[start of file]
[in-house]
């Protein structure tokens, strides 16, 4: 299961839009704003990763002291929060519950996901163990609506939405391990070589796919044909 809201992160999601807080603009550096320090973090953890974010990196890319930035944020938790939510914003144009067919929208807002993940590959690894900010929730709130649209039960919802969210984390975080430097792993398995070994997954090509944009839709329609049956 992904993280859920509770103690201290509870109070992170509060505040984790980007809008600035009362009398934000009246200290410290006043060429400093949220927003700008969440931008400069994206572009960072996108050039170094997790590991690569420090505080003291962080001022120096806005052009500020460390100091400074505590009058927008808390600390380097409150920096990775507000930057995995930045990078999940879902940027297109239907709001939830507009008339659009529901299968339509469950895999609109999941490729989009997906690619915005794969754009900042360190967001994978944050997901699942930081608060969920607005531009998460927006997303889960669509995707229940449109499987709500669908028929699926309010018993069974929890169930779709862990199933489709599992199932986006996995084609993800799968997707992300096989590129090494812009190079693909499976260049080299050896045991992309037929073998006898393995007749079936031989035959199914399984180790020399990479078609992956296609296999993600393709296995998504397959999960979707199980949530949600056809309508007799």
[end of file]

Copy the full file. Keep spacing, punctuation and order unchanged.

[in-house]
């Protein structure tokens, strides 16, 4: 299961839009704003990763002291929060519950996901163990609506939405391990070589796919044909 809201992160999601807080603009550096320090973090953890974010990196890319930035944020938790939510914003144009067919929208807002993940590959690894900010929730709130649209039960919802969210984390975080430097792993398995070994997954090509944009839709329609049956 992904993280859920509770103690201290509870109070992170509060505040984790980007809008600035009362009398934000009246200290410290006043060429400093949220927003700008969440931008400069994206572009960072996108050039170094997790590991690569420090505080003291962080001022120096806005052009500020460390100091400074505590009058927008808390600390380097409150920096990775507000930057995995930045990078999940879902940027297109239907709001939830507009008339659009529901299968339509469950895999609109999941490729989009997906690619915005794969754009900042360190967001994978944050997901699942930081608060969920607005531009998460927006997303889960669509995707229940449109499987709500669908028929699926309010018993069974929890169930779709862990199933489709599992199932986006996995084609993800799968997707992300096989590129090494812009190079693909499976260049080299050896045991992309037929073998006898393995007749079936031989035959199914399984180790020399990479078609992956296609296999993600393709296995998504397959999960979707199980949530949600056809309508007799």